And how I got from hot steaming soup to a cool salad I have no idea, but I can’t throw off the desire to recreate something I see on a website, even if the weather outside is more comfort food appropriate than salad worthy.
I wish I could remember where I originally saw the photo of this Orzo salad with yellow pepper, kalamata olives and feta cheese because it would be nice to give due credit. Regardless, with a party to attend it was the perfect excuse to give it a whirl even if the temperatures outside plummeted to sub-zero once again.
I’m really glad I did.
The original recipe called for orzo and israeli couscous- double pasta whammy- and although it probably would have tasted fine, it was too much in the carb department. As I browsed the grocer’s aisle in search of some type of substitute and appearing about as aimless as possible to all those frantic cart pushers around me, I finally spied, way on a top shelf and really obscure, a package of Kashi Original 7-Grain Rice Pilaf.
I am, admittedly, always willing to buy just about anything from Kashi, even without scrutinizing the label, the ingredients or even the expiration date like I tend to do. It’s one of the few items in a grocery store that I know is good quality. What I liked about this ‘pilaf’ if you can even go so far as to call it that, was that it was nothing more than a simple vacuum packed assortment of cooked whole grains. That’s it. No sodium laden, preservative choked flavor packet to add, no un-pronounceable ingredients, nothing but cooked grains. A quick turn in the microwave and they were ready to eat, or to be tossed into any preparation, mixed to your own liking. I love the idea of whole grain pilafs; the mix of nutty and healthy grains can compliment any dish, but since most of them require widely fluctuating cook times, it’s hard to think of putting them together myself without a whole lot of work. I do imagine though, that the work and effort would be totally worth it.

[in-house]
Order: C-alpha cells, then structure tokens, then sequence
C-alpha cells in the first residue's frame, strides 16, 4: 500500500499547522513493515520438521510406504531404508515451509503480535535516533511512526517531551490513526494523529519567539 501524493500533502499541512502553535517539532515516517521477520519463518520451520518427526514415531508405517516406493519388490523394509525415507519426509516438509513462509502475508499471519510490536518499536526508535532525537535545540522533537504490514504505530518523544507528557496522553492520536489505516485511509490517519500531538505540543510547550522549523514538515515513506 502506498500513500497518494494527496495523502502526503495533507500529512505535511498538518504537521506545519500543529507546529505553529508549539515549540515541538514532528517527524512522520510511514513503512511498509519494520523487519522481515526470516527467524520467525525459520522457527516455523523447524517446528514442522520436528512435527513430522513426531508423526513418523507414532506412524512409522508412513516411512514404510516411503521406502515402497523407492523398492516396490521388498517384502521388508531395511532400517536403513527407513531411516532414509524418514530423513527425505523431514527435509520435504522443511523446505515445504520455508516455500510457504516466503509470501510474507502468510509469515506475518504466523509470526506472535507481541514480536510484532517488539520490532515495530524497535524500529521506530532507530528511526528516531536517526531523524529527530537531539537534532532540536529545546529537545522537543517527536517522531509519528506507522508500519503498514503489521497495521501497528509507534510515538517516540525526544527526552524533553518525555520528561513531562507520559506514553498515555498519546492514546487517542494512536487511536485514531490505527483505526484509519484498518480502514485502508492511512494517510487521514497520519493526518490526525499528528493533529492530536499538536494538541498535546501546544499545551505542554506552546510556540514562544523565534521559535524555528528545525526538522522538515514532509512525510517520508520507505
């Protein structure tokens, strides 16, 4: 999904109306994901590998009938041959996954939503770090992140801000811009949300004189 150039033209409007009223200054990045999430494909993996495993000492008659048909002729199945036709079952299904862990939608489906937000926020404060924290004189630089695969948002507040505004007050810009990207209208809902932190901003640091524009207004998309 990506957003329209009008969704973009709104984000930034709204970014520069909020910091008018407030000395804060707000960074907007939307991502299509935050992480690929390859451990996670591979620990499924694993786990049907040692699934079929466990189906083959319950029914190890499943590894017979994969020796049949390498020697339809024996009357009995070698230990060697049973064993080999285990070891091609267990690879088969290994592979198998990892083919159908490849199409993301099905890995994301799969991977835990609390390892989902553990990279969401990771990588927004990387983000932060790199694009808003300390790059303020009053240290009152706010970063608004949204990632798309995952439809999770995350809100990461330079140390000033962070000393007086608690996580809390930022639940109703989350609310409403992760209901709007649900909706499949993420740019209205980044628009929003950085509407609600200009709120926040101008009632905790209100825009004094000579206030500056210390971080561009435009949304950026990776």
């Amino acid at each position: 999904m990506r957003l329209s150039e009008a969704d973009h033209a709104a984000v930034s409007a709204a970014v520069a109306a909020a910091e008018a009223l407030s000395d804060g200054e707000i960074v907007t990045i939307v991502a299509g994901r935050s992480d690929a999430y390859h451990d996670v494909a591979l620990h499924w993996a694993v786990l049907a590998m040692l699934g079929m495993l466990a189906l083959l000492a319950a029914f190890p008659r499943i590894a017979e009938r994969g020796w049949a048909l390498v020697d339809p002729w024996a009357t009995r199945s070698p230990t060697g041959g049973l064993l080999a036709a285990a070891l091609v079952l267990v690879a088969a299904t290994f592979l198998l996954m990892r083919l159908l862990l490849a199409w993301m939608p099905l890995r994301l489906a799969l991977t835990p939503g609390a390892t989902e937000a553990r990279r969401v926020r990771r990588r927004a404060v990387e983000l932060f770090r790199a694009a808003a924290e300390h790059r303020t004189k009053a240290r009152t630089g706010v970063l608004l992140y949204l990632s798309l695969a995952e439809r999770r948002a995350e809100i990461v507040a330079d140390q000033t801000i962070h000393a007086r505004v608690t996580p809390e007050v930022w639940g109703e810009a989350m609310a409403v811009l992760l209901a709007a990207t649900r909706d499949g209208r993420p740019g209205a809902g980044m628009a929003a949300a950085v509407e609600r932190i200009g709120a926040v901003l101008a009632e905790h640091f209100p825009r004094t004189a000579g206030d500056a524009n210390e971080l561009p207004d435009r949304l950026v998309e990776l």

I did add some extra wheatberries to this dish. I love their chewy goodness and the added nutritional aspect of them. They are really simple to keep on hand to add to any number of preparations, especially pilafs. Eating Well magazine has the goods on cooking wheatberries. This is how I do it. Then I package them in one cup increments and freeze them. They break apart very easily once frozen and have a long shelf life. I add them to pasta dishes, pilafs, soups, oatmeal, breads…..the list is endless.
This is one of those dishes that tastes better once the flavors have a chance to get to know each other really well. I mixed it on a Saturday for a Sunday party and the sampling while I prepped didn’t impress me at all. By the time it was served the next day it was a lot better.
And I’m certain it will taste much more appropriate in July. It’s kind of nice to get ahead of myself on summer foods!
Orzo and 7-Grain Salad
1/2# cooked orzo pasta
1 pkg Kashi original 7-Grain rice pilaf
1/2 c. cooked wheatberries
1 yellow pepper, diced
1 4-oz can artichoke hearts, chopped
1/2 c. kalamata olives, chopped
1 3-oz pkg feta cheese
italian style vinaigrette
Salt and pepper
Prepare pilaf according to package directions. Stir all ingredients together in bowl and add about 1/3 c. dressing to coat. Season to taste with salt and pepper. Cover and refrigerate overnight or for several hours. Before serving, stir thoroughly and taste for seasoning. Add more dressing, salt and pepper if needed.
I ran out of kalamata olives and to add more of that tangy flavor, I stirred some olive tapenade into the dish. This could easily sub for the olives. Go the extra mile and make your own vinaigrette, or use a good quality bottled option. The possibilities for extra additions to this are endless.